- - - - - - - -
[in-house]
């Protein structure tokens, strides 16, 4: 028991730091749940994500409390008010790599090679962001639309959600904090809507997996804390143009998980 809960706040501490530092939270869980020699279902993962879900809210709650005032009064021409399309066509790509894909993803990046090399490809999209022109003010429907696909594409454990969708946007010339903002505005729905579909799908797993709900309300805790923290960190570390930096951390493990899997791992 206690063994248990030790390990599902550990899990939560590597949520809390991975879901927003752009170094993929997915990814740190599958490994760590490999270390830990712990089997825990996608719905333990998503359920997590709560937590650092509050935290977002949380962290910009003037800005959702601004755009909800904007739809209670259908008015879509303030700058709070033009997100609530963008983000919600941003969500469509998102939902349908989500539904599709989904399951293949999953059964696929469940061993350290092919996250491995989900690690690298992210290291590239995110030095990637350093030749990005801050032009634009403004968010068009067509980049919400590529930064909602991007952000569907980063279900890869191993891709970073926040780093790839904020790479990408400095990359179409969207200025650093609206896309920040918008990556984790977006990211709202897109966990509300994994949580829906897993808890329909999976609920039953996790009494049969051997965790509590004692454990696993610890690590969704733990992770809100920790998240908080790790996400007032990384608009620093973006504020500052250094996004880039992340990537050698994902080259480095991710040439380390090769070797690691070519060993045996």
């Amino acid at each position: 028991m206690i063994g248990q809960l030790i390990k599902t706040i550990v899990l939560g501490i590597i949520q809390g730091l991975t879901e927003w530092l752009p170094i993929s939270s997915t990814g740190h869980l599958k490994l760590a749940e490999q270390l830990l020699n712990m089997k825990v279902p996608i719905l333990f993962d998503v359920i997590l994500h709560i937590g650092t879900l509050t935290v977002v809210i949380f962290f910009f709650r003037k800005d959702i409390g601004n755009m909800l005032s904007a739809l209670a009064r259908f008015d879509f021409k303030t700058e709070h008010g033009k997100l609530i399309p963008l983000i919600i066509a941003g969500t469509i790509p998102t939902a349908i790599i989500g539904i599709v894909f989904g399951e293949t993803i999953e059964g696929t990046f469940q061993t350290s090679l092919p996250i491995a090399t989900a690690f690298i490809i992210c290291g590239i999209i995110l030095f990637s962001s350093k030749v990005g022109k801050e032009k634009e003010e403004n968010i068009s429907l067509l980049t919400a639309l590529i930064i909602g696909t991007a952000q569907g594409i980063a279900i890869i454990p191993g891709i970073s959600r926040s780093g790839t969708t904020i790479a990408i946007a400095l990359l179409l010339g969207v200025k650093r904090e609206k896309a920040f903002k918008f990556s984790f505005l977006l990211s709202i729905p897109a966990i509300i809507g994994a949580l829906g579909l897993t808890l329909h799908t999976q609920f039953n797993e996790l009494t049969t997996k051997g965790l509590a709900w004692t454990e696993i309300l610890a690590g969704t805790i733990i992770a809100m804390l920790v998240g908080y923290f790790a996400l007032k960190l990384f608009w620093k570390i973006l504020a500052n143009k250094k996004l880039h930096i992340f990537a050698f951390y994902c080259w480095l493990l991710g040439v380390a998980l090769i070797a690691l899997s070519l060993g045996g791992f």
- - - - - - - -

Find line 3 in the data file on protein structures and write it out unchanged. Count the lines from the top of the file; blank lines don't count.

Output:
């Amino acid at each position: 028991m206690i063994g248990q809960l030790i390990k599902t706040i550990v899990l939560g501490i590597i949520q809390g730091l991975t879901e927003w530092l752009p170094i993929s939270s997915t990814g740190h869980l599958k490994l760590a749940e490999q270390l830990l020699n712990m089997k825990v279902p996608i719905l333990f993962d998503v359920i997590l994500h709560i937590g650092t879900l509050t935290v977002v809210i949380f962290f910009f709650r003037k800005d959702i409390g601004n755009m909800l005032s904007a739809l209670a009064r259908f008015d879509f021409k303030t700058e709070h008010g033009k997100l609530i399309p963008l983000i919600i066509a941003g969500t469509i790509p998102t939902a349908i790599i989500g539904i599709v894909f989904g399951e293949t993803i999953e059964g696929t990046f469940q061993t350290s090679l092919p996250i491995a090399t989900a690690f690298i490809i992210c290291g590239i999209i995110l030095f990637s962001s350093k030749v990005g022109k801050e032009k634009e003010e403004n968010i068009s429907l067509l980049t919400a639309l590529i930064i909602g696909t991007a952000q569907g594409i980063a279900i890869i454990p191993g891709i970073s959600r926040s780093g790839t969708t904020i790479a990408i946007a400095l990359l179409l010339g969207v200025k650093r904090e609206k896309a920040f903002k918008f990556s984790f505005l977006l990211s709202i729905p897109a966990i509300i809507g994994a949580l829906g579909l897993t808890l329909h799908t999976q609920f039953n797993e996790l009494t049969t997996k051997g965790l509590a709900w004692t454990e696993i309300l610890a690590g969704t805790i733990i992770a809100m804390l920790v998240g908080y923290f790790a996400l007032k960190l990384f608009w620093k570390i973006l504020a500052n143009k250094k996004l880039h930096i992340f990537a050698f951390y994902c080259w480095l493990l991710g040439v380390a998980l090769i070797a690691l899997s070519l060993g045996g791992f």